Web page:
Defending CICS

Freedom from fear

Conservative MPs would be wise to hold back from defending their government’s awful decision to scrap or slash compensation for innocent people maimed or injured by criminals. They could nail their colours to the mast now but find that they later have to explain that the government got it wrong and succumb to public pressure.

This was brought home to me very forcefully on a recent visit to Tesco in Ashington, Northumberland, where I was backing the campaign with local representatives of the shopworkers’ union Usdaw for a change in the law to protect shopworkers and other public-facing employees.

They point out that verbal and violent assaults on shopworkers have increased by 83 per cent in the last year, according to research by the British Retail Consortium. Usdaw members are furious that the out-of-touch Tory-led government has scrapped the criminal compensation available for the kind of typical assault injuries that their members face.

Usdaw’s Freedom From Fear campaign is run every November and aims to prevent violence, threats and abuse against shopworkers. Usdaw wants the law to be changed to give its members better protection and Graeme Morrice MP’s private member’s bill, the protection of workers bill, would increase sentences for assaults and abuse.

The previous Labour government introduced similar protection for emergency workers. But it is right that all public-facing workers should have the same protection. This includes teachers, shopworkers, health visitors, postal workers and bus drivers who all face high levels of verbal and physical abuse at work.

Yet we have misguided and huge cuts to the Criminal Injuries Compensation Scheme which gives victims some financial recompense for injuries if the assailant can’t pay. Such compensation is often a major factor in their recovery from an attack.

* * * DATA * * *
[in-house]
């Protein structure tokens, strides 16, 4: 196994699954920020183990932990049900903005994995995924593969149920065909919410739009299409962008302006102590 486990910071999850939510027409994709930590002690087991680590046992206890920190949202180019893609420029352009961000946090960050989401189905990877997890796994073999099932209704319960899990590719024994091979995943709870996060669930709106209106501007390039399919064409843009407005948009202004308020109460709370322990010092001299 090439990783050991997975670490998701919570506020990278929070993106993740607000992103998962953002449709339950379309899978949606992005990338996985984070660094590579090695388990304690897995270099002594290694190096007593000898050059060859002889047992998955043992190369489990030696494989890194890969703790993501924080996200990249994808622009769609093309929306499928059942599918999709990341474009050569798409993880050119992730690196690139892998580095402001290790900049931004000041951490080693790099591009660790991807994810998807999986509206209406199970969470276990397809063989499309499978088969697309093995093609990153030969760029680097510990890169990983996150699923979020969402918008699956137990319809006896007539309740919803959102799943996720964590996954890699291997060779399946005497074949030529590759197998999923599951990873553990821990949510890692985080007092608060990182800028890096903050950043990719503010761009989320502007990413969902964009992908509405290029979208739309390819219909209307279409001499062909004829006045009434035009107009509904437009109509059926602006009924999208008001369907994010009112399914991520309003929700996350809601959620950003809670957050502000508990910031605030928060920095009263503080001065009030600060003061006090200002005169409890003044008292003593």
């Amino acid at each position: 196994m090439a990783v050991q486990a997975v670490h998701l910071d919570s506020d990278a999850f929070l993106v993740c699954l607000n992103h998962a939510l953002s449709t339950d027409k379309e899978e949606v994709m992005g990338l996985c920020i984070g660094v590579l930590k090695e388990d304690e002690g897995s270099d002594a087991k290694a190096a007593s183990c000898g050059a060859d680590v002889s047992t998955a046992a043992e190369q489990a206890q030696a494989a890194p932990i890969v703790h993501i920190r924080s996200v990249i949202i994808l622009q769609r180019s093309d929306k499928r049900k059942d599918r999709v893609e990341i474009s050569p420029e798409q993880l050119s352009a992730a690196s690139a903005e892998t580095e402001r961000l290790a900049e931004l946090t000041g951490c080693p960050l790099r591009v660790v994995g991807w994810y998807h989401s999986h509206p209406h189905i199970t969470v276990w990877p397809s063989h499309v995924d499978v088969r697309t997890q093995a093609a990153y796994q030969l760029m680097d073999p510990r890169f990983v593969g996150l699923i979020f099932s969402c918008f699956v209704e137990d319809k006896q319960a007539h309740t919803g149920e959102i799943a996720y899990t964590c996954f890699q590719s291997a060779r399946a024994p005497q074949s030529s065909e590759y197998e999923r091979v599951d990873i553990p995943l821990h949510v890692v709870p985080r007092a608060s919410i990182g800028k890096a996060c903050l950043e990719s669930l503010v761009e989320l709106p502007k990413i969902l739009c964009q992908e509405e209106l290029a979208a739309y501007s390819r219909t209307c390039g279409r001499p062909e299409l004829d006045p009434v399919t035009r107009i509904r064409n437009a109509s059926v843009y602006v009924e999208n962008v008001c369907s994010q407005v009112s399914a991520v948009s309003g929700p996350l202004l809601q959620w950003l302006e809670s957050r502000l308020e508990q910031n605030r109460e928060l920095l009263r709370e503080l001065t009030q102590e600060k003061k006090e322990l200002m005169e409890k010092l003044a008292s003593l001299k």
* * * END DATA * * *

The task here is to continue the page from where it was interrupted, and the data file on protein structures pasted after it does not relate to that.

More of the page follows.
The current scheme makes awards to between 30,000 and 40,000 people each year who are seriously injured following a crime of violence. The cuts mean that in future half of all victims will no longer be eligible for compensation and almost 90 per cent will lose out, including those most seriously injured and even extending to the dependents of murder victims.

These changes will come into force later this month and would deny the many retail staff injured every year in robberies and assaults at work any redress. Now victims might be able to go cap-in-hand to an ill-defined ‘hardship fund’ worth just one per cent of the support ministers have confiscated.

The cuts mean that victims of violent crime who suffer injuries such as permanent speech impairment, multiple broken ribs, post-traumatic epileptic fits or burns and scarring that cause minor facial disfigurement, will no longer be eligible for any compensation.

Victims who suffer injuries such as significant facial scarring, punctured or collapsed lungs, permanent brain injury resulting in impaired balance and headaches, fractured joints including elbows, knees and vertebra, resulting in continual significant disability, will have any compensation reduced by up to 60 per cent.

New conditions for payments for loss of earnings will limit payments to the level of statutory sick pay, currently just £85 a week. In addition, payments will also be limited to those who are never able to work again, or only in a severely reduced capacity, and compensation for loss of earnings will be denied to any victims with a broken work record during the past three years.

My Conservative opponent for police and crime commissioner in Northumbria has his work cut out in claiming to put victims first when his government has failed to do anything to protect workers against assault and is now slashing compensation. Putting victims first is vital and a major part of my own platform.

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Vera Baird QC is Labour candidate for police and crime commissioner in Northumbria. The elections take place on Thursday 15 November. She tweets @verabaird

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